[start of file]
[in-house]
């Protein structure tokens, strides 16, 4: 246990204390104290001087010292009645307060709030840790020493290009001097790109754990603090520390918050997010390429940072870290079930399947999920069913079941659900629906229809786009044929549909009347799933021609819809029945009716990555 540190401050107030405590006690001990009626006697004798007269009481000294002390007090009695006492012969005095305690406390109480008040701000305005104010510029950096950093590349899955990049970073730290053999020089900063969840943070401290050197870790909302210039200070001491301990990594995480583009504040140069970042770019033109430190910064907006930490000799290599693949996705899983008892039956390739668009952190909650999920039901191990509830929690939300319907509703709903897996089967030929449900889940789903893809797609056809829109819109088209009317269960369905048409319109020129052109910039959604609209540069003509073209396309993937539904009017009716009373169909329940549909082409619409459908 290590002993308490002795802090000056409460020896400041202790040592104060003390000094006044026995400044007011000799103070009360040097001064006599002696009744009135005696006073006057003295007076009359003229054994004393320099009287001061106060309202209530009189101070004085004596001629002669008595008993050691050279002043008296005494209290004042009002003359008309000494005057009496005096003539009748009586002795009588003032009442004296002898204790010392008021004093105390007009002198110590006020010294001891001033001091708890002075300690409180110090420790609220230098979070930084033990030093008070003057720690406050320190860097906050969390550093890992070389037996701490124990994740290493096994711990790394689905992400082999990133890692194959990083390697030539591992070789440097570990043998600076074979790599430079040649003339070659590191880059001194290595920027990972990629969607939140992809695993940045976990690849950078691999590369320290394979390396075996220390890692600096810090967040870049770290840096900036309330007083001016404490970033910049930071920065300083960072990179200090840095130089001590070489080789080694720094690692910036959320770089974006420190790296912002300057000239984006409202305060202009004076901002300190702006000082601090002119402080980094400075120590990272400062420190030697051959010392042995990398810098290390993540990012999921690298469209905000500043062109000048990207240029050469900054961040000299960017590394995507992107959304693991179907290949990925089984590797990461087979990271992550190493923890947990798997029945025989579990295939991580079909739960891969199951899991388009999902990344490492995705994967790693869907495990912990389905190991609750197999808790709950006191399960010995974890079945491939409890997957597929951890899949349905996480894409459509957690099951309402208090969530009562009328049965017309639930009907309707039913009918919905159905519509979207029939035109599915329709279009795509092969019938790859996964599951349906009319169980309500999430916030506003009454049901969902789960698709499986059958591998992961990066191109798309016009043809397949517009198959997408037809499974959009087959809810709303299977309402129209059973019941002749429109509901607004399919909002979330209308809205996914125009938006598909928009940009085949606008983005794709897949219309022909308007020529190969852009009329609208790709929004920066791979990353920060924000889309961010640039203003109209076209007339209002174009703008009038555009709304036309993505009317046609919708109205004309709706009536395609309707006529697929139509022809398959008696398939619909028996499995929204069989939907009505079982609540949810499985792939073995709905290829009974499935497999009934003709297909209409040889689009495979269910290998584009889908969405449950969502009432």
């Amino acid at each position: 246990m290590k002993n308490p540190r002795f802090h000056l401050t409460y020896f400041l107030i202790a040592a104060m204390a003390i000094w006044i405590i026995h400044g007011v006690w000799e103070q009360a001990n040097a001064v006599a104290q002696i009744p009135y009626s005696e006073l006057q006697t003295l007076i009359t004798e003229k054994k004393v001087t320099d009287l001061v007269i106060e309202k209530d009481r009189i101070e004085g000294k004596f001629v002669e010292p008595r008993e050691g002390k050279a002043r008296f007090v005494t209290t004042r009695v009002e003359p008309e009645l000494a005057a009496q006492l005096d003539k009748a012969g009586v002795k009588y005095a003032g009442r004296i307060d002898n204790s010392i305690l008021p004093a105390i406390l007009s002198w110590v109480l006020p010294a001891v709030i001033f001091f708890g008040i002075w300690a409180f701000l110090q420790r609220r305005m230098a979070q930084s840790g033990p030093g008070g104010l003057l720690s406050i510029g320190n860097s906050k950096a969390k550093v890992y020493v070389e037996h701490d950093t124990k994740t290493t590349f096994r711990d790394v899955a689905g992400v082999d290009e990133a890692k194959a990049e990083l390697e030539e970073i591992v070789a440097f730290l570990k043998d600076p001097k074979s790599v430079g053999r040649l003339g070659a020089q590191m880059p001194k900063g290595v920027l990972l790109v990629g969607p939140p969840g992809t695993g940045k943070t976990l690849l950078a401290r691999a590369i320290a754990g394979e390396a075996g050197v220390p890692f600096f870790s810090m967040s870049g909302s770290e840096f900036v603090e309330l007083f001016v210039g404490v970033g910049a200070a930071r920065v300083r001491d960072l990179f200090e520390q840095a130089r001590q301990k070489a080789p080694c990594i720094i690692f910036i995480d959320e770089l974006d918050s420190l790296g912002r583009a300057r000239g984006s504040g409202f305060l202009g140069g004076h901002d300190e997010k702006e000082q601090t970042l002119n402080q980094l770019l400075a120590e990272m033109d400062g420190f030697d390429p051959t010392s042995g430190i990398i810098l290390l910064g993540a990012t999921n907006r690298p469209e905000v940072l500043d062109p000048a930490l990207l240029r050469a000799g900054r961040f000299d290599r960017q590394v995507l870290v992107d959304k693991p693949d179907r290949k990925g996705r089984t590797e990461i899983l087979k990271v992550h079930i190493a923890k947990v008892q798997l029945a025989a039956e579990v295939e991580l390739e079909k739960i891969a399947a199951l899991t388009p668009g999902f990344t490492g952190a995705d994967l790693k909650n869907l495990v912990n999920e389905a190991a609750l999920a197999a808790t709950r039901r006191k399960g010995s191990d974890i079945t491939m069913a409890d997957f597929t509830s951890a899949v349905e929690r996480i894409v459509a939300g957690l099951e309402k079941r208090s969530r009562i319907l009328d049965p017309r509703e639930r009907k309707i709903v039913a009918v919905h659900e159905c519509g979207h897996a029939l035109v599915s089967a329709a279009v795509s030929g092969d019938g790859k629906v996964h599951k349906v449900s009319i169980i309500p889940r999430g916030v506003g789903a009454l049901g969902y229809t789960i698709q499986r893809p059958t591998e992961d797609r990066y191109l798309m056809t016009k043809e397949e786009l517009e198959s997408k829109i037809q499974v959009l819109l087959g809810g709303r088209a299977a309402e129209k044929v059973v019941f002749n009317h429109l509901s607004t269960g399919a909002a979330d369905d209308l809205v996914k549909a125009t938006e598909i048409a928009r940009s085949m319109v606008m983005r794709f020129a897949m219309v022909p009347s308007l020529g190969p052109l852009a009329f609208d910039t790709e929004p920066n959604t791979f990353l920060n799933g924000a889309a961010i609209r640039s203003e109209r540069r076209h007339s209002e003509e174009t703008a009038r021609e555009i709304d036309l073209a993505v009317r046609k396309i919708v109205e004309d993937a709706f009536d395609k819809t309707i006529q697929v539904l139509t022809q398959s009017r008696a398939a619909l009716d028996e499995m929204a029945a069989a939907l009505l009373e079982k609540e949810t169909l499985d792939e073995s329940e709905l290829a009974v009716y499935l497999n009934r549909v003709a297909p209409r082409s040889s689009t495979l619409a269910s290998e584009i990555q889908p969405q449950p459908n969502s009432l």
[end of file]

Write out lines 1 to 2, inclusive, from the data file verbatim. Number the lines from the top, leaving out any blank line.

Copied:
[in-house]
């Protein structure tokens, strides 16, 4: 246990204390104290001087010292009645307060709030840790020493290009001097790109754990603090520390918050997010390429940072870290079930399947999920069913079941659900629906229809786009044929549909009347799933021609819809029945009716990555 540190401050107030405590006690001990009626006697004798007269009481000294002390007090009695006492012969005095305690406390109480008040701000305005104010510029950096950093590349899955990049970073730290053999020089900063969840943070401290050197870790909302210039200070001491301990990594995480583009504040140069970042770019033109430190910064907006930490000799290599693949996705899983008892039956390739668009952190909650999920039901191990509830929690939300319907509703709903897996089967030929449900889940789903893809797609056809829109819109088209009317269960369905048409319109020129052109910039959604609209540069003509073209396309993937539904009017009716009373169909329940549909082409619409459908 290590002993308490002795802090000056409460020896400041202790040592104060003390000094006044026995400044007011000799103070009360040097001064006599002696009744009135005696006073006057003295007076009359003229054994004393320099009287001061106060309202209530009189101070004085004596001629002669008595008993050691050279002043008296005494209290004042009002003359008309000494005057009496005096003539009748009586002795009588003032009442004296002898204790010392008021004093105390007009002198110590006020010294001891001033001091708890002075300690409180110090420790609220230098979070930084033990030093008070003057720690406050320190860097906050969390550093890992070389037996701490124990994740290493096994711990790394689905992400082999990133890692194959990083390697030539591992070789440097570990043998600076074979790599430079040649003339070659590191880059001194290595920027990972990629969607939140992809695993940045976990690849950078691999590369320290394979390396075996220390890692600096810090967040870049770290840096900036309330007083001016404490970033910049930071920065300083960072990179200090840095130089001590070489080789080694720094690692910036959320770089974006420190790296912002300057000239984006409202305060202009004076901002300190702006000082601090002119402080980094400075120590990272400062420190030697051959010392042995990398810098290390993540990012999921690298469209905000500043062109000048990207240029050469900054961040000299960017590394995507992107959304693991179907290949990925089984590797990461087979990271992550190493923890947990798997029945025989579990295939991580079909739960891969199951899991388009999902990344490492995705994967790693869907495990912990389905190991609750197999808790709950006191399960010995974890079945491939409890997957597929951890899949349905996480894409459509957690099951309402208090969530009562009328049965017309639930009907309707039913009918919905159905519509979207029939035109599915329709279009795509092969019938790859996964599951349906009319169980309500999430916030506003009454049901969902789960698709499986059958591998992961990066191109798309016009043809397949517009198959997408037809499974959009087959809810709303299977309402129209059973019941002749429109509901607004399919909002979330209308809205996914125009938006598909928009940009085949606008983005794709897949219309022909308007020529190969852009009329609208790709929004920066791979990353920060924000889309961010640039203003109209076209007339209002174009703008009038555009709304036309993505009317046609919708109205004309709706009536395609309707006529697929139509022809398959008696398939619909028996499995929204069989939907009505079982609540949810499985792939073995709905290829009974499935497999009934003709297909209409040889689009495979269910290998584009889908969405449950969502009432």